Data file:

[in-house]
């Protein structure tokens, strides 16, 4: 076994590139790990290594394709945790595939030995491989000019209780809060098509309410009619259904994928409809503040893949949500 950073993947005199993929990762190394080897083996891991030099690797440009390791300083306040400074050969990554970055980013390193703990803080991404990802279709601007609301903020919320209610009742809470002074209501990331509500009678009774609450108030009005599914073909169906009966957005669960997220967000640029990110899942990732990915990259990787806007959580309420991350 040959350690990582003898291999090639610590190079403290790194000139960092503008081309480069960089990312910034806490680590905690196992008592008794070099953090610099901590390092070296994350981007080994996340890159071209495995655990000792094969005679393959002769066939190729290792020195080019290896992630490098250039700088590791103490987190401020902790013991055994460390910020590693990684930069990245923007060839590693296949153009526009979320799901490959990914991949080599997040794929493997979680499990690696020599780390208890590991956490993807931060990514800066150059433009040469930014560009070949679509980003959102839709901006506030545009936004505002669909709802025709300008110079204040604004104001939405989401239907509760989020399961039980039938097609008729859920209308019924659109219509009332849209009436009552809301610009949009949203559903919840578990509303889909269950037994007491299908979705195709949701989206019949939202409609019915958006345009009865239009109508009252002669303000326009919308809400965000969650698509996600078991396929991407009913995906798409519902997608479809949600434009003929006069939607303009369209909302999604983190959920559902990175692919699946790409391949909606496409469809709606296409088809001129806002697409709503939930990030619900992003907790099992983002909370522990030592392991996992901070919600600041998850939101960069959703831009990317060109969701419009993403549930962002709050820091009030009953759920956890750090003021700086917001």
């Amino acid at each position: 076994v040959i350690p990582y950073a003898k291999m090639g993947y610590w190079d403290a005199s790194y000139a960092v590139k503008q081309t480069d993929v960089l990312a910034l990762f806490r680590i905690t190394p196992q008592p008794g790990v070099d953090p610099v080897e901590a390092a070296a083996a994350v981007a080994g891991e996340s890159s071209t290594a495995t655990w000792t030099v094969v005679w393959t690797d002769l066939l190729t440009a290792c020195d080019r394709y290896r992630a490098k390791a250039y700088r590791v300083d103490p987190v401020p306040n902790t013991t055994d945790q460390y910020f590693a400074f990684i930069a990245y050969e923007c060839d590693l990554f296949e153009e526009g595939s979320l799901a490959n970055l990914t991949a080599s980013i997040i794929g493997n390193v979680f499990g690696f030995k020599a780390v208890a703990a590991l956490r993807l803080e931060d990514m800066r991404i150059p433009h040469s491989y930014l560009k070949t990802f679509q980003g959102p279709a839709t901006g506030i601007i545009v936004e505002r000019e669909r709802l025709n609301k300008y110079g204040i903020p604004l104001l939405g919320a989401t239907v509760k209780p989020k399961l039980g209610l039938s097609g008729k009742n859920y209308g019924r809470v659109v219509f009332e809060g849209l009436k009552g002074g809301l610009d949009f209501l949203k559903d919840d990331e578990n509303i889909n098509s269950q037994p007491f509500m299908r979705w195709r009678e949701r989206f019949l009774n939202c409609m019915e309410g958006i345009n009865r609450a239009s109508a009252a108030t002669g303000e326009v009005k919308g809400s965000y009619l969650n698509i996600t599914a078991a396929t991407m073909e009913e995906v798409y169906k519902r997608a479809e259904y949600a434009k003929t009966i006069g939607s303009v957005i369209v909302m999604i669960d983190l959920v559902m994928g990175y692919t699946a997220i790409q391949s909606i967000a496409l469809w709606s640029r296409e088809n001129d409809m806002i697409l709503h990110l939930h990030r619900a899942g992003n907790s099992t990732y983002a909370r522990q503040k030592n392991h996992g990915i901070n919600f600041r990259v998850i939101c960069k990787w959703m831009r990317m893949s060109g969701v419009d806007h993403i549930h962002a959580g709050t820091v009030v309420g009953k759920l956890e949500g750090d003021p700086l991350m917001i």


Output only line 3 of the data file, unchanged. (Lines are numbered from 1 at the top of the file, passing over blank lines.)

């Amino acid at each position: 076994v040959i350690p990582y950073a003898k291999m090639g993947y610590w190079d403290a005199s790194y000139a960092v590139k503008q081309t480069d993929v960089l990312a910034l990762f806490r680590i905690t190394p196992q008592p008794g790990v070099d953090p610099v080897e901590a390092a070296a083996a994350v981007a080994g891991e996340s890159s071209t290594a495995t655990w000792t030099v094969v005679w393959t690797d002769l066939l190729t440009a290792c020195d080019r394709y290896r992630a490098k390791a250039y700088r590791v300083d103490p987190v401020p306040n902790t013991t055994d945790q460390y910020f590693a400074f990684i930069a990245y050969e923007c060839d590693l990554f296949e153009e526009g595939s979320l799901a490959n970055l990914t991949a080599s980013i997040i794929g493997n390193v979680f499990g690696f030995k020599a780390v208890a703990a590991l956490r993807l803080e931060d990514m800066r991404i150059p433009h040469s491989y930014l560009k070949t990802f679509q980003g959102p279709a839709t901006g506030i601007i545009v936004e505002r000019e669909r709802l025709n609301k300008y110079g204040i903020p604004l104001l939405g919320a989401t239907v509760k209780p989020k399961l039980g209610l039938s097609g008729k009742n859920y209308g019924r809470v659109v219509f009332e809060g849209l009436k009552g002074g809301l610009d949009f209501l949203k559903d919840d990331e578990n509303i889909n098509s269950q037994p007491f509500m299908r979705w195709r009678e949701r989206f019949l009774n939202c409609m019915e309410g958006i345009n009865r609450a239009s109508a009252a108030t002669g303000e326009v009005k919308g809400s965000y009619l969650n698509i996600t599914a078991a396929t991407m073909e009913e995906v798409y169906k519902r997608a479809e259904y949600a434009k003929t009966i006069g939607s303009v957005i369209v909302m999604i669960d983190l959920v559902m994928g990175y692919t699946a997220i790409q391949s909606i967000a496409l469809w709606s640029r296409e088809n001129d409809m806002i697409l709503h990110l939930h990030r619900a899942g992003n907790s099992t990732y983002a909370r522990q503040k030592n392991h996992g990915i901070n919600f600041r990259v998850i939101c960069k990787w959703m831009r990317m893949s060109g969701v419009d806007h993403i549930h962002a959580g709050t820091v009030v309420g009953k759920l956890e949500g750090d003021p700086l991350m917001i």